As a responsible business owner you are charged with keeping your (and your customers) information safe. This means you need to take certain precautions to ensure the information you collect (including names, addresses, credit card info, social security numbers etc.) is safe from attacks. Both online and physically. You must have training for all employees who handle this material.  No, it is not hazardous waste, but put the shoe on the other foot and try to imagine someone dumping your credit card number and name into the dumpster behind the store you just walked out of and not thinking twice. Three weeks later there is a big screen purchase and a trip to Fargo that you did not authorize.  Yes, it happens just like that.

Standards have been set for a reason, not to make it hard to do business, but to make it harder to gain access to vital information that can cause a lifetime of grief. Let us not forget that Equifax put a lot of us at risk for the foreseeable future. The data of roughly 145.5 million people was preverbally left in a dumpster to do with as they like and the ramifications will likely be felt for years to come. And that’s just one example.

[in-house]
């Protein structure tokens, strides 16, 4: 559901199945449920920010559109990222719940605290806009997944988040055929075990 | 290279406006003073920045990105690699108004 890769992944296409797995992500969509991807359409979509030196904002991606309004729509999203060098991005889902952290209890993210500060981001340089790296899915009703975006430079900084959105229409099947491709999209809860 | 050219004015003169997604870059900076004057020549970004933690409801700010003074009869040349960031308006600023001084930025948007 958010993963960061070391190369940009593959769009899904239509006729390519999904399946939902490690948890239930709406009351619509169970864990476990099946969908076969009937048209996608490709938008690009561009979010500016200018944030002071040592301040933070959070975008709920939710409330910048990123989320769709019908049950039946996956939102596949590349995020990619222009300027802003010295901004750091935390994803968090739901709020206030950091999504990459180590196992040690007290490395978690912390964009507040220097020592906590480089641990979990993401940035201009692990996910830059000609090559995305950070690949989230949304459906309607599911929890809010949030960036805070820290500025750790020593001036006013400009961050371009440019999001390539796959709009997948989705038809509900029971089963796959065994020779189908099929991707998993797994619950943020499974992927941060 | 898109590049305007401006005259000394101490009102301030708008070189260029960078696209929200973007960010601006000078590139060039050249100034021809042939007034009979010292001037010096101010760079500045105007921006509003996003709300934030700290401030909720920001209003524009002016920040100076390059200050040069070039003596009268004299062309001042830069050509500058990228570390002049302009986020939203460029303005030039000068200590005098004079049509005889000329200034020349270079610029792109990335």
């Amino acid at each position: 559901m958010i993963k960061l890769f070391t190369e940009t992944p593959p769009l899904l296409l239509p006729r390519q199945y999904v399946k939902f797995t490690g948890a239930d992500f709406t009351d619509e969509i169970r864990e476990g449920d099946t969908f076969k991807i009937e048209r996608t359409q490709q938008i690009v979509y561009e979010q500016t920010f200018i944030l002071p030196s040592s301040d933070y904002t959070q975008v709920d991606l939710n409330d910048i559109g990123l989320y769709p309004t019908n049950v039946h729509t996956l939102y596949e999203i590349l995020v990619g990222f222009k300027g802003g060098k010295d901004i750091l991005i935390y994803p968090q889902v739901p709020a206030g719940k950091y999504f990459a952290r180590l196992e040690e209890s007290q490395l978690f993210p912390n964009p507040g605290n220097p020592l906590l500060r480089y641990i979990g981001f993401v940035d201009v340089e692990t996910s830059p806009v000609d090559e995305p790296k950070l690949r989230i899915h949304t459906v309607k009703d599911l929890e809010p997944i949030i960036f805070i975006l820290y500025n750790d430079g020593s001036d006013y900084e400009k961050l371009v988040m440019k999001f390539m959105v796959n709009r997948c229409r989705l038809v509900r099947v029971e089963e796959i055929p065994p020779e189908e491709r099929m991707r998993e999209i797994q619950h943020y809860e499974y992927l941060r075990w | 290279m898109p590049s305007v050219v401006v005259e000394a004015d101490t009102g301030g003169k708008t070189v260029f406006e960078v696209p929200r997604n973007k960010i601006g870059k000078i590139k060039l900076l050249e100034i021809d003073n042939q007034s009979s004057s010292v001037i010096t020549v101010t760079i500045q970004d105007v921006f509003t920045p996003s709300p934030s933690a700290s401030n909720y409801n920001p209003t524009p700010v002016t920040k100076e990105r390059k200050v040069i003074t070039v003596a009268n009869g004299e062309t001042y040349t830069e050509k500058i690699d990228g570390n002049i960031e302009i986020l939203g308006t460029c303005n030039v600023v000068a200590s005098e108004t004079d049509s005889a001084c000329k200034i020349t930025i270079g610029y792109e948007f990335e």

So are you PCI DSS compliant? Are you taking the steps necessary to become compliant? Did you know that you can be held responsible for failure to take the necessary precautions and a breech happens?

If your business relies on credit cards for payment, you have had to submit a PCI compliance site survey. And more than likely you will have more red marks on your on your first attempt than a third grader in English class. But fear not, it doesn’t have to be hard. In fact, here are a few simple things you can do to get you started.

Install and maintain a firewall

Do not use vendor-supplied defaults for system password (admin is not a secure password)

Close all open ports on equipment (this will require conflicts with equipment and software to be resolved)

Protect stored cardholder information (lock up receipts in a safe)

Keep antivirus software up to date

Assign a unique ID to each person with computer access

Track and monitor all access to network resources and cardholder data

Regularly test security systems

Maintain a security policy and ensure that all personnel are aware of it

If you need more information or help becoming PCI compliant I can be reached at Jimmy@bitsbusinessit.com

 

Source 2017 Payment Security Report Executive Summary from Verizon